NIH award 12 grants to drive genomics into the clinic.

The Electronic Medical Records and Genomics (eMERGE) network moved into its third phase this month with the award of 12 grants from the National Institutes of Health (NIH).

The eMERGE network was created in 2007 as an NIH-organised and funded consortium of U.S. medical research institutions. Their goal is to develop, disseminate, and apply approaches to research that combine DNA biorepositories with electronic medical record (EMR) systems for large-scale, high-throughput genetic research.

For this third phase, the focus is squarely on clinical application. Projects will look to identify the potential medical effects of rare genomic variants in around 100 clinically relevant gene loci.

“The newly funded projects are focused on discovering genes and gene variants with clinical implications by using the latest sequencing technologies to examine rare and common variants suspected to relate to disease risk and treatment effects,” said Rongling Li, M.D., Ph.D., program director for eMERGE in the Division of Genomic Medicine at the National Human Genome Research Institute (NHGRI), a part of NIH. “The other important component of these grants is implementing what researchers learn about these gene variants into medical settings to improve patient care.”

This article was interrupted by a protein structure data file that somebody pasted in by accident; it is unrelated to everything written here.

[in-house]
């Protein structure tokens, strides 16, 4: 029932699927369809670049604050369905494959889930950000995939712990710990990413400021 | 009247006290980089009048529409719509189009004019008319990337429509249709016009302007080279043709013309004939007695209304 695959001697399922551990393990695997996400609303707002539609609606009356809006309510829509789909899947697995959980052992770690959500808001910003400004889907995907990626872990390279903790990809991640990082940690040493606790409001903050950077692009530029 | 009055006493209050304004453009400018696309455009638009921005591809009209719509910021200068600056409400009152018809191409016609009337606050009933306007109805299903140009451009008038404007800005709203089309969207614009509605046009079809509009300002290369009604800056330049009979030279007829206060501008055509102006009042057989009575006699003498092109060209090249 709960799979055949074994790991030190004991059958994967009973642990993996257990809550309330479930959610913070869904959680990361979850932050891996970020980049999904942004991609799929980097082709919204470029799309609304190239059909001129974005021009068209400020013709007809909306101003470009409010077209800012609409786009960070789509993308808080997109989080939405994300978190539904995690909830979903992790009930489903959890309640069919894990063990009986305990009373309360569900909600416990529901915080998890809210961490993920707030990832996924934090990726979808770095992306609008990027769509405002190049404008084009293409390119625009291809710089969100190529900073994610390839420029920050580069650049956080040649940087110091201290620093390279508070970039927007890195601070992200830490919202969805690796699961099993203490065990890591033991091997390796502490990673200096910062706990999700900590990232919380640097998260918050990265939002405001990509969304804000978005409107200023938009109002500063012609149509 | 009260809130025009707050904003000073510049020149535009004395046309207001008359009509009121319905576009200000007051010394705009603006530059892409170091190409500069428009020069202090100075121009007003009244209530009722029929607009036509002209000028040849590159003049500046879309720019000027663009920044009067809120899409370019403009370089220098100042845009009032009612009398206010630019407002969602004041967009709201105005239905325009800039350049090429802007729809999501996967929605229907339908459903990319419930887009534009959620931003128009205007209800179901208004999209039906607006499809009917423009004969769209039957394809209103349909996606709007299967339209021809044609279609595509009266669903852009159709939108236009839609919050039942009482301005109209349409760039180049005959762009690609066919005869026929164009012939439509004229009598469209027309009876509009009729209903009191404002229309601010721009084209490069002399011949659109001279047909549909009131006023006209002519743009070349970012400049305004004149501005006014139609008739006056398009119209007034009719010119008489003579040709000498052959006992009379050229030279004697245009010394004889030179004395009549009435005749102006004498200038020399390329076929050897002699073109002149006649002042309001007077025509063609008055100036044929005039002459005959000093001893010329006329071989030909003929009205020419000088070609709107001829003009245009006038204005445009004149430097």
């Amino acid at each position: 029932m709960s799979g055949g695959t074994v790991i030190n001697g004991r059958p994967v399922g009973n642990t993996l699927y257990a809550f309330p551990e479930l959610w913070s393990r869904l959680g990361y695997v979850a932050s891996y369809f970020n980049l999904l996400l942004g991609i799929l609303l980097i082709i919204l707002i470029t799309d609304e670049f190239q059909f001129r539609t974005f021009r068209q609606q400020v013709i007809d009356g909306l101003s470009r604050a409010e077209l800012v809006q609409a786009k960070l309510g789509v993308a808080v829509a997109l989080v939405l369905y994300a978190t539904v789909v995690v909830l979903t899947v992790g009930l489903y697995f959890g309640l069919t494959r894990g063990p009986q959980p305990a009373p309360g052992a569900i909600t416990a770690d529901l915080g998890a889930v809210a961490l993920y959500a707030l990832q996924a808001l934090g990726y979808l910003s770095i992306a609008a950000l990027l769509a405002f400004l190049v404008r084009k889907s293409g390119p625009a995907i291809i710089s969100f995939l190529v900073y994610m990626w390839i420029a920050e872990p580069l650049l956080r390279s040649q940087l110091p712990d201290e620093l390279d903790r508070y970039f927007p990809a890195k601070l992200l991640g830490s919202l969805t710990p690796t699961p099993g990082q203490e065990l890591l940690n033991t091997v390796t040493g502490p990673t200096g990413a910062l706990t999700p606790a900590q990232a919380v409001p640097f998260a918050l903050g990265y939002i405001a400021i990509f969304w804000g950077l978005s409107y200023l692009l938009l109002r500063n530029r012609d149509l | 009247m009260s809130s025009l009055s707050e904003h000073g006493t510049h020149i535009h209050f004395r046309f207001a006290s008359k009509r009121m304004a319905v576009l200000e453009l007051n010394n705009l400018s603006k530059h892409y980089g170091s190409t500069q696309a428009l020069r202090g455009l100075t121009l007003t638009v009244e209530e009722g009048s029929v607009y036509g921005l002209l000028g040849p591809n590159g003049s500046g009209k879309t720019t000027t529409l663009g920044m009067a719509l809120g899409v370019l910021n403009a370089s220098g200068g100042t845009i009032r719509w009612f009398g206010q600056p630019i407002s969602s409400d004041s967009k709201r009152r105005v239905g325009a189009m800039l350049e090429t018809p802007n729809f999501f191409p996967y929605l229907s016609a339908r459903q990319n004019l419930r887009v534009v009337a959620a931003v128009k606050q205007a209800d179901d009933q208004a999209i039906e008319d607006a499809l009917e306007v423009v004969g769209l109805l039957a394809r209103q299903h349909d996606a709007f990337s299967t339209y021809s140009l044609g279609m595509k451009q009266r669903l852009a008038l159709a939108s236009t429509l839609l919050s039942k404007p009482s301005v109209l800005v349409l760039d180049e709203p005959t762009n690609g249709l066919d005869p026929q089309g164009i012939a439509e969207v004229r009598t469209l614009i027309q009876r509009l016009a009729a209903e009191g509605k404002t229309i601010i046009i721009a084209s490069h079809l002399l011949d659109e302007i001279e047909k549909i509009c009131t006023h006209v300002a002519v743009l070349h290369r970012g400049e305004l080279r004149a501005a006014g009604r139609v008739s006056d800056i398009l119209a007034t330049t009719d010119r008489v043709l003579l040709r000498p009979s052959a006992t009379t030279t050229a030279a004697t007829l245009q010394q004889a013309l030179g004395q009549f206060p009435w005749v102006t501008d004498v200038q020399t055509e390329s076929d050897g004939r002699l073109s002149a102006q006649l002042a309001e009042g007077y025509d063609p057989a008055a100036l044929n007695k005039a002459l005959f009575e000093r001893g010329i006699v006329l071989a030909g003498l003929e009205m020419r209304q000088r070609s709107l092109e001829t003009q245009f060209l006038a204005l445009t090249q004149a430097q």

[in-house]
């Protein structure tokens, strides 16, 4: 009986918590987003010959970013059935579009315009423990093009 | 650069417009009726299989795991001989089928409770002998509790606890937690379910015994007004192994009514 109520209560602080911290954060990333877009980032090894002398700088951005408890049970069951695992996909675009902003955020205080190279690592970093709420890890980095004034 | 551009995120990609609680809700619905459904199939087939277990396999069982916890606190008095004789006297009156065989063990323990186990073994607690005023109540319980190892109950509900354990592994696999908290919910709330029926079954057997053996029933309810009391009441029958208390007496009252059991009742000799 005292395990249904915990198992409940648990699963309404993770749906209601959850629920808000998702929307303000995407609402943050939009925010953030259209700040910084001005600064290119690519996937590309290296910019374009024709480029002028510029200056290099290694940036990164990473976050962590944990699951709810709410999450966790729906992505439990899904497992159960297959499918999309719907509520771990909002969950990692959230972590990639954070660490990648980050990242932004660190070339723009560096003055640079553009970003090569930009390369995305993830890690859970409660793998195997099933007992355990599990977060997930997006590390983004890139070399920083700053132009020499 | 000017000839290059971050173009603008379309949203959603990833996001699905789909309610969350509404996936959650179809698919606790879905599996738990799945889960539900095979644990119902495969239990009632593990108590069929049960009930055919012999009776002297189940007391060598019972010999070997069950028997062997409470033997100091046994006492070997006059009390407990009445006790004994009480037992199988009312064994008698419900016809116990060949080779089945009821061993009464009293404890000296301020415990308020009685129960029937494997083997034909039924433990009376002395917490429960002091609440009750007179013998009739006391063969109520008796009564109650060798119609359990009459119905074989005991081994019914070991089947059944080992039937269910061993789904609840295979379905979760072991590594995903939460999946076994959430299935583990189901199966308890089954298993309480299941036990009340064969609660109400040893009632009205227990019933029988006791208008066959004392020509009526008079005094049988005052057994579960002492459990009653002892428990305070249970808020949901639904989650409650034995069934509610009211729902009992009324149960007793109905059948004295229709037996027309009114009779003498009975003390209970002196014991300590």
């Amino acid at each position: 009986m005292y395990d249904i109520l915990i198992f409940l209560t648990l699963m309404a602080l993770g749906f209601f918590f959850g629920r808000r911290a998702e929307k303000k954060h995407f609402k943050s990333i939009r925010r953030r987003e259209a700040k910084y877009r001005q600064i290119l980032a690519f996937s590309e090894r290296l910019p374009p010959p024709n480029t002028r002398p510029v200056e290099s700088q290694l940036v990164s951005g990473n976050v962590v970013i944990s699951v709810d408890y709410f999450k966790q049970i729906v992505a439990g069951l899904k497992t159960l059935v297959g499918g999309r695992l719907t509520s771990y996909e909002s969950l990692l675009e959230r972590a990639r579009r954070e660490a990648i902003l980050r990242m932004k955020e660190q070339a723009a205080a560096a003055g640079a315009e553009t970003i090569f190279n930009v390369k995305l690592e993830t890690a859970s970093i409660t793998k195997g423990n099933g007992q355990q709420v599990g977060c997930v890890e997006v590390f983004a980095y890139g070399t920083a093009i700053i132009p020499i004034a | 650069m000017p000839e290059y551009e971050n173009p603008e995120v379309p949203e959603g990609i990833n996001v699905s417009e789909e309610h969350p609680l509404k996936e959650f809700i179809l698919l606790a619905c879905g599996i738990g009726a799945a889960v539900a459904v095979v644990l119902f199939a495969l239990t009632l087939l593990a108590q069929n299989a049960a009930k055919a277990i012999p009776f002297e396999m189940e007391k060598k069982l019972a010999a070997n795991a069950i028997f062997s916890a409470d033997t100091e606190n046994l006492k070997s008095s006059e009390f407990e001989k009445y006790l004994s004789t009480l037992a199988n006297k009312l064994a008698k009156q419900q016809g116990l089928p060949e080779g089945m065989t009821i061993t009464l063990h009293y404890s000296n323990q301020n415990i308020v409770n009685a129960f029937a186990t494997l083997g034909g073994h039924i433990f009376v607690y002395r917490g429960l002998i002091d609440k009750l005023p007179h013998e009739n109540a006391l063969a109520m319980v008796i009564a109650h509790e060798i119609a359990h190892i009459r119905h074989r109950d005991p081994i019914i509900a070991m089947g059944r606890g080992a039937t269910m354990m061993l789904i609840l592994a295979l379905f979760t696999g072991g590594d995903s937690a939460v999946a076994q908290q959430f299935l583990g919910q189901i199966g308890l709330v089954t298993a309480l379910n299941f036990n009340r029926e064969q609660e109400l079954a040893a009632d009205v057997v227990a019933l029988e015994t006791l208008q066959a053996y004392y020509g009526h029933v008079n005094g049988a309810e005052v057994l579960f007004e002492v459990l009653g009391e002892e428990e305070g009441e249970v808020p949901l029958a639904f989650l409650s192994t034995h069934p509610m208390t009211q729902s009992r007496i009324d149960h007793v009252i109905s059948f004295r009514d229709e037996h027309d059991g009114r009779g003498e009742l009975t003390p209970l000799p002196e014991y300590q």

Researchers will also be assessing the best way in which genetic testing results should be provided to physicians and patients. The information contained in the test results can affect treatment options, and also impact psychological and financially on patients. This too will be an area of investigation for researches, as is the potential burden on healthcare systems.

To find out who will be working on what head over to the NIH website.